The v2 release of the go relayer is a milestone in the development of the Interchain and sets a new standard for IBC technology. Building upon Strangelove’s many years of experience building and deploying IBC, it brings a more scalable event based architecture which drastically reduces query load on RPC nodes and allows for integration of non-Cosmos chains into IBC. Join us as we walk through the major new abstractions and features.
The Chain Processor is an event bus that processes the events from each finalized block on a supported chain and emits them for action by the Path Processor (discussed later). The go relayer originally relied on the Tendermint websocket connection for events and notifications of each block. In testing the websocket worked fine, but exposure to production workloads showed significant issues with websocket reliability and necessitated a polling approach. This polling approach was more reliable but caused significant load on chain nodes supporting the relayer, causing operators additional cost and the slowing down of packets.
The go relayer v2 solution is to poll for blocks (previous implementations queried a lot of state), parse the events from them, and then create an event stream to be consumed and acted on. This is the role of the Chain Processor. Strangelove intends this event stream to be the basis for other applications like arbitrage and MEV bots.
The Path Processor abstraction consumes and acts on the events emitted by the Chain Processor. This moves the go relayer to an event-based architecture. We have also migrated the handshake logic to this pattern with the result that handshakes now complete in 30-40% fewer blocks.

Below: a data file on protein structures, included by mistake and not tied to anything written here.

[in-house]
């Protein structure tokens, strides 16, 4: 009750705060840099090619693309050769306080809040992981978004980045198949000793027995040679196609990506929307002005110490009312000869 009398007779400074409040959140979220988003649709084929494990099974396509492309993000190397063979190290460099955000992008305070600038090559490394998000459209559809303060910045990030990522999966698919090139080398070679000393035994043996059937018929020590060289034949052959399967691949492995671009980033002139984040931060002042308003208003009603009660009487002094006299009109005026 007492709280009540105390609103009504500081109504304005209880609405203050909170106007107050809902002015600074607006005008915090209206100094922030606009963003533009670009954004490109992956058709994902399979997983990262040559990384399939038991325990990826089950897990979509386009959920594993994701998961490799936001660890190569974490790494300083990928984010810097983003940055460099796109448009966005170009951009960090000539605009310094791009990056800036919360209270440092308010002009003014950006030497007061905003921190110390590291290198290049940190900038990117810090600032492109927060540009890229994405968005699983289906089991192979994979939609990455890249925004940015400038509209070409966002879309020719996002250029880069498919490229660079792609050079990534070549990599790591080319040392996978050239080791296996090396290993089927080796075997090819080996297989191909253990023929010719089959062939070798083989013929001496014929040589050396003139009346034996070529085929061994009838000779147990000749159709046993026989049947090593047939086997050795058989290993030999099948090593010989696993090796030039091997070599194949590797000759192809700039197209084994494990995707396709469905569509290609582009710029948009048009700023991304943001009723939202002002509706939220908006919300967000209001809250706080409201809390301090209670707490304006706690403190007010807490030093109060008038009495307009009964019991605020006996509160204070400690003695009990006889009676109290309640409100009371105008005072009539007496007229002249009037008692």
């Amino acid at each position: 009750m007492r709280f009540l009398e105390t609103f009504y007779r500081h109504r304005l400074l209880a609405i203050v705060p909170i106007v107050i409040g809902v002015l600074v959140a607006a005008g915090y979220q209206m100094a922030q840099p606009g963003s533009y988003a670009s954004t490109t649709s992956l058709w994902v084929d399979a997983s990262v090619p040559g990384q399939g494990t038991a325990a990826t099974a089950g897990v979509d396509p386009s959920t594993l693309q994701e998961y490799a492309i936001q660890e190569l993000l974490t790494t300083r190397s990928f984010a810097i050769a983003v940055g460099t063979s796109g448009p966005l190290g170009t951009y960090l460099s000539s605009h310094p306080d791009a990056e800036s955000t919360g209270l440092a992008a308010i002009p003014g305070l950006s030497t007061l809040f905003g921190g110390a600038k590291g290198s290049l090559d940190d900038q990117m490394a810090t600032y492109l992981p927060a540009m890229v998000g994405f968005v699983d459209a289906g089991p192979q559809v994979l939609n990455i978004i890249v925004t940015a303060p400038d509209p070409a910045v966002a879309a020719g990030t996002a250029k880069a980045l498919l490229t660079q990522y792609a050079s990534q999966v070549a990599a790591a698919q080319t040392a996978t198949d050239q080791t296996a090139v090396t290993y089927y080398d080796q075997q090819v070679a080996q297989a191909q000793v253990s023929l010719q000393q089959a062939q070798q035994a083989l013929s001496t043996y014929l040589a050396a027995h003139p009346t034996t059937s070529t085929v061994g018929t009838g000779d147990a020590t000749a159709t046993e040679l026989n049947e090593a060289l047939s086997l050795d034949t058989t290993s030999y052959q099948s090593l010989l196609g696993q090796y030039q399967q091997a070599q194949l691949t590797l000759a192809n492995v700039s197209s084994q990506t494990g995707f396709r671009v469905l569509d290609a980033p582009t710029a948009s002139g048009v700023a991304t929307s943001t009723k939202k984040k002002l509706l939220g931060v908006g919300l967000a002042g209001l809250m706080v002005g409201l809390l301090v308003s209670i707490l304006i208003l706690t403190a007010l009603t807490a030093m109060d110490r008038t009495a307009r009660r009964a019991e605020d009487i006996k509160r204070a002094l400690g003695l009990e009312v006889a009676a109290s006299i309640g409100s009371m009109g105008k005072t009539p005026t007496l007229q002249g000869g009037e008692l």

By architecting the Chain and Path Processors as their own subsystems, the go relayer is now able to cover any number of channels and chains simultaneously within the same process, drastically reducing the burden on operators. This feature will be released in v2.1.0 coming in mid-August 2022.
Another change that comes with v2 is a move to connection-based relaying. Initially there was just one IBC protocol: token transfers. With the dawn of interchain accounts, interchain queries, and contract-to-contract IBC, channels become an implementation detail. As a result, relaying all of the channels on top of a specified connection automatically becomes a critical feature. Any new channel created on top of the specified connection will have its handshake automatically completed and those packets will immediately be relayed. The go relayer v2 also accepts an allowlist or a denylist for channel filtering.
Relayer configuration has always been highly manual and required editing a configuration file, often by hand. With the advent of the chain registry we can now automate all this manual work and provide standard RPC servers to help users get up and running quickly.
The Chain Provider abstraction moves all the chain-specific logic for querying and transacting with IBC chains behind an interface. This allows for the implementation of non-Cosmos SDK-based chains into the go relayer. We currently have implementations in progress for Penumbra (a privacy focused zone) and Polkadot (ComposableFi leading the integration). This expansion of IBC is critical to the long term success of the protocol and Strangelove will continue to prioritize this important work.
Prometheus metrics for the relayer to show relayer performance on relayed channels, whole channel statistics (i.e. total number of packets, acks, timeouts), and share of channel statistics.
Automated fund management, giving users a single deposit address and automated trading into fee currencies on each chain
Reasonable feature requests accepted, just open an issue!
@jtieri - provider and connection based relaying refactors lead and code review for processor refactor
@agouin - processor refactor lead and global code review
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